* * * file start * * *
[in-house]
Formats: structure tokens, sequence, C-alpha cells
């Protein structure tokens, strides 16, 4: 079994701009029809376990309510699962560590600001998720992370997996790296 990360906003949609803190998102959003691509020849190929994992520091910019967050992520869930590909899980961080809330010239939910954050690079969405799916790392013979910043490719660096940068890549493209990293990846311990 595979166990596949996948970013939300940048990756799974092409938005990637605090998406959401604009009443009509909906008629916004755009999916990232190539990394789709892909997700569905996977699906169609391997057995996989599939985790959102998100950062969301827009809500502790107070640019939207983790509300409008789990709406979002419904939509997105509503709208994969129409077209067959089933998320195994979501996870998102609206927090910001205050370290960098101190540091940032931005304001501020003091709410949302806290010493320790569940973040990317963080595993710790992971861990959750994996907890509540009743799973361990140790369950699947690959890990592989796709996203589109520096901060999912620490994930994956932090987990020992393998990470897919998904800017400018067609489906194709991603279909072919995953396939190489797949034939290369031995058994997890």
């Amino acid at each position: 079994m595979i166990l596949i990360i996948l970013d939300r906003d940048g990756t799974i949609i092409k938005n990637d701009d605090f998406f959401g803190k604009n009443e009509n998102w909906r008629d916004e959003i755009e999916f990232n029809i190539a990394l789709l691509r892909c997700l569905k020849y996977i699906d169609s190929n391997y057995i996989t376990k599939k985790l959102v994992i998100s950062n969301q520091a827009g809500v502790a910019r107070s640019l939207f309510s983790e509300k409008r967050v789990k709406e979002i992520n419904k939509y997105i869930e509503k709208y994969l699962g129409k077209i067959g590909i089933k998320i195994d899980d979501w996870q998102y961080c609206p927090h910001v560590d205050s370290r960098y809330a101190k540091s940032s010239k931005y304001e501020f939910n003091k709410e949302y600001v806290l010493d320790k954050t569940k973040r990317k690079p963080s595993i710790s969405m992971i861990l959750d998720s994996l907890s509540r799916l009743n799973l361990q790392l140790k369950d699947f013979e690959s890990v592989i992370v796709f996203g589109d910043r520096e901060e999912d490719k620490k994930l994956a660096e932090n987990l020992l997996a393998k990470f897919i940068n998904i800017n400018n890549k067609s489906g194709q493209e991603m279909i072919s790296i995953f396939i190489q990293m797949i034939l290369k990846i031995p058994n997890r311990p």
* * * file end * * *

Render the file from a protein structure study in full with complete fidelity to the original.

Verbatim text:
[in-house]
Formats: structure tokens, sequence, C-alpha cells
């Protein structure tokens, strides 16, 4: 079994701009029809376990309510699962560590600001998720992370997996790296 990360906003949609803190998102959003691509020849190929994992520091910019967050992520869930590909899980961080809330010239939910954050690079969405799916790392013979910043490719660096940068890549493209990293990846311990 595979166990596949996948970013939300940048990756799974092409938005990637605090998406959401604009009443009509909906008629916004755009999916990232190539990394789709892909997700569905996977699906169609391997057995996989599939985790959102998100950062969301827009809500502790107070640019939207983790509300409008789990709406979002419904939509997105509503709208994969129409077209067959089933998320195994979501996870998102609206927090910001205050370290960098101190540091940032931005304001501020003091709410949302806290010493320790569940973040990317963080595993710790992971861990959750994996907890509540009743799973361990140790369950699947690959890990592989796709996203589109520096901060999912620490994930994956932090987990020992393998990470897919998904800017400018067609489906194709991603279909072919995953396939190489797949034939290369031995058994997890």
């Amino acid at each position: 079994m595979i166990l596949i990360i996948l970013d939300r906003d940048g990756t799974i949609i092409k938005n990637d701009d605090f998406f959401g803190k604009n009443e009509n998102w909906r008629d916004e959003i755009e999916f990232n029809i190539a990394l789709l691509r892909c997700l569905k020849y996977i699906d169609s190929n391997y057995i996989t376990k599939k985790l959102v994992i998100s950062n969301q520091a827009g809500v502790a910019r107070s640019l939207f309510s983790e509300k409008r967050v789990k709406e979002i992520n419904k939509y997105i869930e509503k709208y994969l699962g129409k077209i067959g590909i089933k998320i195994d899980d979501w996870q998102y961080c609206p927090h910001v560590d205050s370290r960098y809330a101190k540091s940032s010239k931005y304001e501020f939910n003091k709410e949302y600001v806290l010493d320790k954050t569940k973040r990317k690079p963080s595993i710790s969405m992971i861990l959750d998720s994996l907890s509540r799916l009743n799973l361990q790392l140790k369950d699947f013979e690959s890990v592989i992370v796709f996203g589109d910043r520096e901060e999912d490719k620490k994930l994956a660096e932090n987990l020992l997996a393998k990470f897919i940068n998904i800017n400018n890549k067609s489906g194709q493209e991603m279909i072919s790296i995953f396939i190489q990293m797949i034939l290369k990846i031995p058994n997890r311990p």